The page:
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Polyanionic drugs and viral oncogenesis: a novel approach to control virus infection, tumor-associated inflammation and angiogenesis

By C. Urbinati, P. CHIODELLI and M. RUSNATI


Polyanionic macromolecules are extremely abundant both in the extracellular environment and inside the cell, where they are readily accessible to many proteins for interactions that play a variety of biological roles. Among polyanions, heparin, heparan sulfate proteoglycans (HSPGs) and glycosphingolipids (GSLs) are widely distributed in biological fluids, at the cell membrane and inside the cell, where they are implicated in several physiological and/or pathological processes such as infectious diseases, angiogenesis and tumor growth. At a molecular level, these processes are mainly mediated by microbial proteins, cytokines and receptors that exert their functions by binding to HSPGs and/or GSLs, suggesting the possibility to use polyanionic antagonists as efficient drugs for the treatment of infectious diseases and cancer. Polysulfated (PS) or polysulfonated (PSN) compounds are a heterogeneous group of natural, semi-synthetic or synthetic molecules whose prototypes are heparin and suramin. Different structural features confer to PS/PSN compounds the capacity to bind and inhibit the biological activities of those same heparin-binding proteins implicated in infectious diseases and cancer. In this review we will discuss the state of the art and the possible future development of polyanionic drugs in the treatment of infectious diseases and cancer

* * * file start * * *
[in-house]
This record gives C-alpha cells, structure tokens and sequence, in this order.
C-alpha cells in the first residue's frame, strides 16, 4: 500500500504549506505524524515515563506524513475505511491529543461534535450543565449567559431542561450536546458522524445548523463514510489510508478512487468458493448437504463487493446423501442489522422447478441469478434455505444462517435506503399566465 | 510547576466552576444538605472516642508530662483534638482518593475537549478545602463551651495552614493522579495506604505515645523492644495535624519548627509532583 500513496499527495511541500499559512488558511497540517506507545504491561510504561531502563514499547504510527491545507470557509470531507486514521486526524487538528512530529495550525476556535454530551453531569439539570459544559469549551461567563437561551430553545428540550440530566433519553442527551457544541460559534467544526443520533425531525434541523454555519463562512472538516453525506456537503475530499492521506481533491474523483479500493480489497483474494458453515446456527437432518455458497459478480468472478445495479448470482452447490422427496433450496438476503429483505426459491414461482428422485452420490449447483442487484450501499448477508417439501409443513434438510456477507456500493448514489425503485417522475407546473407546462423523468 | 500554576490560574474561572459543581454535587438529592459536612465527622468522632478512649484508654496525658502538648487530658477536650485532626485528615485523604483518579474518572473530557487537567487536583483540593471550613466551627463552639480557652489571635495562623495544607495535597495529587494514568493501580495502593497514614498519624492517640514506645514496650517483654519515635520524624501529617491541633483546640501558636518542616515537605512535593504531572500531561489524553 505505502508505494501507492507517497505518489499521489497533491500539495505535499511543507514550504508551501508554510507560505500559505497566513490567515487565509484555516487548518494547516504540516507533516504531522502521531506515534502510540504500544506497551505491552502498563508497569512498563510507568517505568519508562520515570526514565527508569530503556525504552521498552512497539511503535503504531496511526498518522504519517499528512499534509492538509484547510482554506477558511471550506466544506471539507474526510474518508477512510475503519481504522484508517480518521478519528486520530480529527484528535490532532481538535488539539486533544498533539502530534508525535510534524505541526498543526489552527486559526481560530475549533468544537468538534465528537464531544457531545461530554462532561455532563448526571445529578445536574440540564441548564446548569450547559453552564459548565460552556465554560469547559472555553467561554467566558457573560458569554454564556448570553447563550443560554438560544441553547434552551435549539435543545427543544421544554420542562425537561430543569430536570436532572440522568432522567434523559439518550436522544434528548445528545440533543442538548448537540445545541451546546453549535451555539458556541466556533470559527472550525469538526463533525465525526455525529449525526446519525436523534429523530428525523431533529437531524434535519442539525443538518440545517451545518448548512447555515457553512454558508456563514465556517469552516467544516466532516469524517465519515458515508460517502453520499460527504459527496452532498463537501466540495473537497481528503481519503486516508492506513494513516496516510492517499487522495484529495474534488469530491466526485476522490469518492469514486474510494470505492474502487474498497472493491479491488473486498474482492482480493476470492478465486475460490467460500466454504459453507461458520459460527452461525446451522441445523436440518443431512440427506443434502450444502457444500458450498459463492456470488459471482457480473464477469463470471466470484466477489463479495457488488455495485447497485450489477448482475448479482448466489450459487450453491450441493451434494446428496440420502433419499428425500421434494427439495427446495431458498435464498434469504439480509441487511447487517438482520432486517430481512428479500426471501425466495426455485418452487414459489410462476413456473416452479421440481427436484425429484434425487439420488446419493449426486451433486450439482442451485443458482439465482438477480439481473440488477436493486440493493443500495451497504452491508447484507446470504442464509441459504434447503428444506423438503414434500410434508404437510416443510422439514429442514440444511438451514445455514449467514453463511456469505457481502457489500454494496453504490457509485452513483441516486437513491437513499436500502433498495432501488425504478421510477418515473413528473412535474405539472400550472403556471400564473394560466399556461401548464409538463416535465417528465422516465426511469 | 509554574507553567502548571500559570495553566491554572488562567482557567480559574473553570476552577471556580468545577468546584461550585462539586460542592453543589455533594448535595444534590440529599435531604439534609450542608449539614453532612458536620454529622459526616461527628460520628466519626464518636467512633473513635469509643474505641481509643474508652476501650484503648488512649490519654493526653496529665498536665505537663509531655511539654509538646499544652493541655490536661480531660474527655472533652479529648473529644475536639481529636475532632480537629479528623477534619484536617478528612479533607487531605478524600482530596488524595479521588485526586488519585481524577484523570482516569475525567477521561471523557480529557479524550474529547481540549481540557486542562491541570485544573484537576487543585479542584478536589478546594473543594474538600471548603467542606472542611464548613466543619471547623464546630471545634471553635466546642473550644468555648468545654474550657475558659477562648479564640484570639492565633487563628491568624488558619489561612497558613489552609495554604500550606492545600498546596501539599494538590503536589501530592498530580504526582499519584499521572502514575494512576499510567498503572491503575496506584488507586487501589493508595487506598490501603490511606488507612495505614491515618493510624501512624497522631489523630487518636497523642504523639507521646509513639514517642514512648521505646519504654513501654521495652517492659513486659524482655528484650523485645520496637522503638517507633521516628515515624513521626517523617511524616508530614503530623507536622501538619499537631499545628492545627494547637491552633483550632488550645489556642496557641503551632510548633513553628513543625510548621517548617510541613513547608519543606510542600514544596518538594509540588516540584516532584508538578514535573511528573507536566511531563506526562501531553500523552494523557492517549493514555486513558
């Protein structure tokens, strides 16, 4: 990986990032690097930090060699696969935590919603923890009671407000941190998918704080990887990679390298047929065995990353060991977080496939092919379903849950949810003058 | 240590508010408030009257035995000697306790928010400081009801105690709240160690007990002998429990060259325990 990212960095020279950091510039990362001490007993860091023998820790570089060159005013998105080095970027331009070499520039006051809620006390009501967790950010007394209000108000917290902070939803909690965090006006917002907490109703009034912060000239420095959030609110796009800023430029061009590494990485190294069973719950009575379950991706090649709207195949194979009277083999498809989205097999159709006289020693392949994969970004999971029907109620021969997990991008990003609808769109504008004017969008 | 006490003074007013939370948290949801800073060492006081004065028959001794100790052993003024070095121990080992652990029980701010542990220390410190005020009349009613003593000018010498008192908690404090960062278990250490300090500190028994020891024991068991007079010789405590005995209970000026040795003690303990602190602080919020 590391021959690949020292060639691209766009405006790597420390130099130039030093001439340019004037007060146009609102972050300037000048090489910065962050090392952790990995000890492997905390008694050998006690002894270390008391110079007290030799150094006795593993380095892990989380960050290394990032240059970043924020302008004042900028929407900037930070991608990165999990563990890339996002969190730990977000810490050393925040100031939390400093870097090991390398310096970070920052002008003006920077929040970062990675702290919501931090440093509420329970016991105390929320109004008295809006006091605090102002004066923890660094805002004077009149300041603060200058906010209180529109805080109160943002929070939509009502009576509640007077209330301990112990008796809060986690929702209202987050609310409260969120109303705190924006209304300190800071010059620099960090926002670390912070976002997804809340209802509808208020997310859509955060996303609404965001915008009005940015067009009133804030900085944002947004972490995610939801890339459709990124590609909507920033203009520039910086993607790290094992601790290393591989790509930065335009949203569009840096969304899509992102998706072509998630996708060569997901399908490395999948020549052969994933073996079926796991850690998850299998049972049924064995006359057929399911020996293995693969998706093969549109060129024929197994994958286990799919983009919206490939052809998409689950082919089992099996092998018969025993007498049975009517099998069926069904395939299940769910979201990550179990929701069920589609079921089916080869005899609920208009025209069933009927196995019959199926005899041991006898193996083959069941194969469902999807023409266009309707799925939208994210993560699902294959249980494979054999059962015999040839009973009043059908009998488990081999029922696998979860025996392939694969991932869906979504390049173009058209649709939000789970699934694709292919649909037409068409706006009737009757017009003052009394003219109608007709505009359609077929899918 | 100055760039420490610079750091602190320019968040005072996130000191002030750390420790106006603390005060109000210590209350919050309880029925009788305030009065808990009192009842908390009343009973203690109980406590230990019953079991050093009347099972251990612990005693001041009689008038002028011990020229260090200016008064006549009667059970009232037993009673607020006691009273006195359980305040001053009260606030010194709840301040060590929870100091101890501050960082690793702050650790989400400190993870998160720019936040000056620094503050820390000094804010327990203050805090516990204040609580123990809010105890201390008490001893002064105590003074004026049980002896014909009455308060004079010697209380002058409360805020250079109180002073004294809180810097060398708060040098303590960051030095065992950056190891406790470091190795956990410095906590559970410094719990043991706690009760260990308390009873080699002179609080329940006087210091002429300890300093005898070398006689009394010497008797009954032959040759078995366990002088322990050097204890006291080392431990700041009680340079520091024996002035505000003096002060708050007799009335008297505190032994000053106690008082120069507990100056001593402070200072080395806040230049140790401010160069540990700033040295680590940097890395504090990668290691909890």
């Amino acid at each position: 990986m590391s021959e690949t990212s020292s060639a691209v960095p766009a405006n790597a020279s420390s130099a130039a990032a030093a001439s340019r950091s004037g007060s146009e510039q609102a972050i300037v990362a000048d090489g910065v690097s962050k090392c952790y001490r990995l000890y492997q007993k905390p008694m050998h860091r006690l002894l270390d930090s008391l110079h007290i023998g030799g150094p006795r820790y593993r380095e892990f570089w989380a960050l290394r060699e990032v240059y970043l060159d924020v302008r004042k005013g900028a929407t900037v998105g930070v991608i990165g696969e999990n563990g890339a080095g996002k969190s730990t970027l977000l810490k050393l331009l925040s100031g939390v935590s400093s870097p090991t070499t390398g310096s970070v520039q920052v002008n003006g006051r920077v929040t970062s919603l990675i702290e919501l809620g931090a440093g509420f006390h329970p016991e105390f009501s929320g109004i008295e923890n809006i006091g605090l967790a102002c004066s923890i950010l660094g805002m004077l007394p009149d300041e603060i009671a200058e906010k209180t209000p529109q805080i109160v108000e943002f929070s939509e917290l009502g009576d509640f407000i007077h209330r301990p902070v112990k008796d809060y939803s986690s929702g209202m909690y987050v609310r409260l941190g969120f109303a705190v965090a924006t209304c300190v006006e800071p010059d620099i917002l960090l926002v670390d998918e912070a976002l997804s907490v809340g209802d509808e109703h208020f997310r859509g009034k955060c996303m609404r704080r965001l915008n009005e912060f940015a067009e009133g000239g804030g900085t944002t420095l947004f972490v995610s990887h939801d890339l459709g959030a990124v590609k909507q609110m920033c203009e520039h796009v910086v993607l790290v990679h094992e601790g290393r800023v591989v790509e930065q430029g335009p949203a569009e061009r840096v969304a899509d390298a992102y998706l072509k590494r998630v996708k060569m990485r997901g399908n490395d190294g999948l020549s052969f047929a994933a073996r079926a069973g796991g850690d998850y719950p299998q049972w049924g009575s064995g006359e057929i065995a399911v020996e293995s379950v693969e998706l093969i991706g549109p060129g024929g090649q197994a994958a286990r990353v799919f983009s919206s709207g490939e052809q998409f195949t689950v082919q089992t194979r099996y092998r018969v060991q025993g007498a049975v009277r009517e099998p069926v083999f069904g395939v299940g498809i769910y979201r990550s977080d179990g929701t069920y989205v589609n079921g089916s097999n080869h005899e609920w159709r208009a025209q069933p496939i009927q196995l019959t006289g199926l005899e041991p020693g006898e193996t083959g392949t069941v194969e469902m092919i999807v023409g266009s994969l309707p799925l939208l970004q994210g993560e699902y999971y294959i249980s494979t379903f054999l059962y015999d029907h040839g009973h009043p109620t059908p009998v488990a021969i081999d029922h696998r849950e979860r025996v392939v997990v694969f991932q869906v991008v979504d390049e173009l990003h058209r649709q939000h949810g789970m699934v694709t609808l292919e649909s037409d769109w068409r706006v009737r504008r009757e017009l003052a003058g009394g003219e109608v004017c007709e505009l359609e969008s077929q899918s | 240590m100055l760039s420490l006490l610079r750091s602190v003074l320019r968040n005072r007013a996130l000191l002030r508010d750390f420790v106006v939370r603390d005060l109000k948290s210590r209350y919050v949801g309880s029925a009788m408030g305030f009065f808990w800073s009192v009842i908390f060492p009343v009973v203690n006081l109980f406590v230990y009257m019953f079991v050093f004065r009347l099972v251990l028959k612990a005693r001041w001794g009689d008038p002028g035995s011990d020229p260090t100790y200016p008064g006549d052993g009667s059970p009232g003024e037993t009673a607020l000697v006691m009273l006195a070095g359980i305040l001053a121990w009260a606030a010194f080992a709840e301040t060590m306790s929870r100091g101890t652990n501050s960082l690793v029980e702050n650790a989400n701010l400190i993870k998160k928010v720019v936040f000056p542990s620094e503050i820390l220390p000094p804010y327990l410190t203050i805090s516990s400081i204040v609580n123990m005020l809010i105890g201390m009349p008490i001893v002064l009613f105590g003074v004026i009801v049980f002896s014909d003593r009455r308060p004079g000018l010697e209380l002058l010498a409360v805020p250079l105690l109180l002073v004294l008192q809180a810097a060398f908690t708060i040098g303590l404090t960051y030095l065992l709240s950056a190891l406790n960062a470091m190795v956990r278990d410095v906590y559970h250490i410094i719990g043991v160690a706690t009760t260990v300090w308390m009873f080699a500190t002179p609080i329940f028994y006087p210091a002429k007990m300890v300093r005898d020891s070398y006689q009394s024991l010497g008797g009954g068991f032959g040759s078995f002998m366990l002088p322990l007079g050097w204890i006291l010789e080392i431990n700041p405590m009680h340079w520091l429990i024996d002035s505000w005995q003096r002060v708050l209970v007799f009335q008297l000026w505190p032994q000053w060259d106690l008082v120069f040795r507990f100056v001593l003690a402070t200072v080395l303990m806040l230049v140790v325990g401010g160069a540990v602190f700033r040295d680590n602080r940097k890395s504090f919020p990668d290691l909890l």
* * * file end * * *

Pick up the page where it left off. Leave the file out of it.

Topics: Angiogenesis, Cancer, Infectious diseases, Polyanionics
Publisher: 'MDPI AG'
Year: 2008
DOI identifier: 10.3390/molecules13112758
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